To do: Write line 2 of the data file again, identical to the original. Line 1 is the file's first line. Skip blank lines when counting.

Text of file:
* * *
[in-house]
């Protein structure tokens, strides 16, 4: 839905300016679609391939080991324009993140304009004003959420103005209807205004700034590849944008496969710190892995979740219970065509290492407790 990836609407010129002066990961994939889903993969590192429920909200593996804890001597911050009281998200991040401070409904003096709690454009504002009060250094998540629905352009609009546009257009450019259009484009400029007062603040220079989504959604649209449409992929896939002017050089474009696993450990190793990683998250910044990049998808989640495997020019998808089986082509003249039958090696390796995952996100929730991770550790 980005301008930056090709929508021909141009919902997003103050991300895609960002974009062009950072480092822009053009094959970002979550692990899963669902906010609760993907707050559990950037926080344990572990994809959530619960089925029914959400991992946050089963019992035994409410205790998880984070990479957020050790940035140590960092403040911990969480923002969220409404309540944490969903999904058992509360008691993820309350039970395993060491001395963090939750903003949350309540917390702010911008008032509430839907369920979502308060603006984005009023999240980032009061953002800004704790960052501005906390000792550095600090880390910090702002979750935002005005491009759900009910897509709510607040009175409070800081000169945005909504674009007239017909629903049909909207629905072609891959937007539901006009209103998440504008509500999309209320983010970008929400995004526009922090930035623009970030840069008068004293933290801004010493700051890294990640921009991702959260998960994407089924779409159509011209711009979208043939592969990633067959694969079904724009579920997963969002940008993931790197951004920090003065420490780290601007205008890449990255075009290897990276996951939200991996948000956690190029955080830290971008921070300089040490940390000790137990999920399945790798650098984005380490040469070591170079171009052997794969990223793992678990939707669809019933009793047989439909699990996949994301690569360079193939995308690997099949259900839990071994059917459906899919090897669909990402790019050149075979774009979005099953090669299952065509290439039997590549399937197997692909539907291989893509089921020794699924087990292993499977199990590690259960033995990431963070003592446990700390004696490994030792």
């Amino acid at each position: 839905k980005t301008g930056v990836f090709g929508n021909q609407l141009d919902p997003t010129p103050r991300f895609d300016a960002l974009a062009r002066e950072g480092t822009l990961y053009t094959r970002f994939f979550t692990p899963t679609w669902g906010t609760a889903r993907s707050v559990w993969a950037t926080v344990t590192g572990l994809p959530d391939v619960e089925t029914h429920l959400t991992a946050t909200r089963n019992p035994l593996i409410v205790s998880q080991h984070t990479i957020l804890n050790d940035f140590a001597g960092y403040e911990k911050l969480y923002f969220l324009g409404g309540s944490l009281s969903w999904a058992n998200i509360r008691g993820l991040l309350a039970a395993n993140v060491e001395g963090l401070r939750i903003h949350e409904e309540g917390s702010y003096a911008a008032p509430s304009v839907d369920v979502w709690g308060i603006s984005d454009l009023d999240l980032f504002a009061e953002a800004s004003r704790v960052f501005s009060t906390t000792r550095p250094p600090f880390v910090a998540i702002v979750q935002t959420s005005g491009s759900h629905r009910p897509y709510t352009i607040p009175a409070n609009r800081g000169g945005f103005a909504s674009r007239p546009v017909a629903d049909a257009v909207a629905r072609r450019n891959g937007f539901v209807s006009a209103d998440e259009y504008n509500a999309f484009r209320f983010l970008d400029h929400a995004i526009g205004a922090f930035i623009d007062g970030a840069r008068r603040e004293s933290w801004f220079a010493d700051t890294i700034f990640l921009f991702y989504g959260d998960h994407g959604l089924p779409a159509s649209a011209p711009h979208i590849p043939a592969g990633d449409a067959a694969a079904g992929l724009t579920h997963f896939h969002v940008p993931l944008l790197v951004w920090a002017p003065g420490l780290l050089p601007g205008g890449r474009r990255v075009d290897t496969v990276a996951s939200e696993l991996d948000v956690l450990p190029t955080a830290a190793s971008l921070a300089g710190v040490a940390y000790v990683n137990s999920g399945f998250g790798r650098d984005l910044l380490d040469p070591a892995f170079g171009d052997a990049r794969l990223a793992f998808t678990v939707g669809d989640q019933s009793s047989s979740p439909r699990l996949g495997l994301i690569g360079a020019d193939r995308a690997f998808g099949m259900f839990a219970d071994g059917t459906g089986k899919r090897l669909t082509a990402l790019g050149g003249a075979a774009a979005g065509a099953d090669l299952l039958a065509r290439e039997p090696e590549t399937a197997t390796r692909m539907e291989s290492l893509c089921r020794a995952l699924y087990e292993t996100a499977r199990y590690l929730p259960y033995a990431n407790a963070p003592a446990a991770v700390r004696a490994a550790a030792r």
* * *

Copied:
């Protein structure tokens, strides 16, 4: 839905300016679609391939080991324009993140304009004003959420103005209807205004700034590849944008496969710190892995979740219970065509290492407790 990836609407010129002066990961994939889903993969590192429920909200593996804890001597911050009281998200991040401070409904003096709690454009504002009060250094998540629905352009609009546009257009450019259009484009400029007062603040220079989504959604649209449409992929896939002017050089474009696993450990190793990683998250910044990049998808989640495997020019998808089986082509003249039958090696390796995952996100929730991770550790 980005301008930056090709929508021909141009919902997003103050991300895609960002974009062009950072480092822009053009094959970002979550692990899963669902906010609760993907707050559990950037926080344990572990994809959530619960089925029914959400991992946050089963019992035994409410205790998880984070990479957020050790940035140590960092403040911990969480923002969220409404309540944490969903999904058992509360008691993820309350039970395993060491001395963090939750903003949350309540917390702010911008008032509430839907369920979502308060603006984005009023999240980032009061953002800004704790960052501005906390000792550095600090880390910090702002979750935002005005491009759900009910897509709510607040009175409070800081000169945005909504674009007239017909629903049909909207629905072609891959937007539901006009209103998440504008509500999309209320983010970008929400995004526009922090930035623009970030840069008068004293933290801004010493700051890294990640921009991702959260998960994407089924779409159509011209711009979208043939592969990633067959694969079904724009579920997963969002940008993931790197951004920090003065420490780290601007205008890449990255075009290897990276996951939200991996948000956690190029955080830290971008921070300089040490940390000790137990999920399945790798650098984005380490040469070591170079171009052997794969990223793992678990939707669809019933009793047989439909699990996949994301690569360079193939995308690997099949259900839990071994059917459906899919090897669909990402790019050149075979774009979005099953090669299952065509290439039997590549399937197997692909539907291989893509089921020794699924087990292993499977199990590690259960033995990431963070003592446990700390004696490994030792």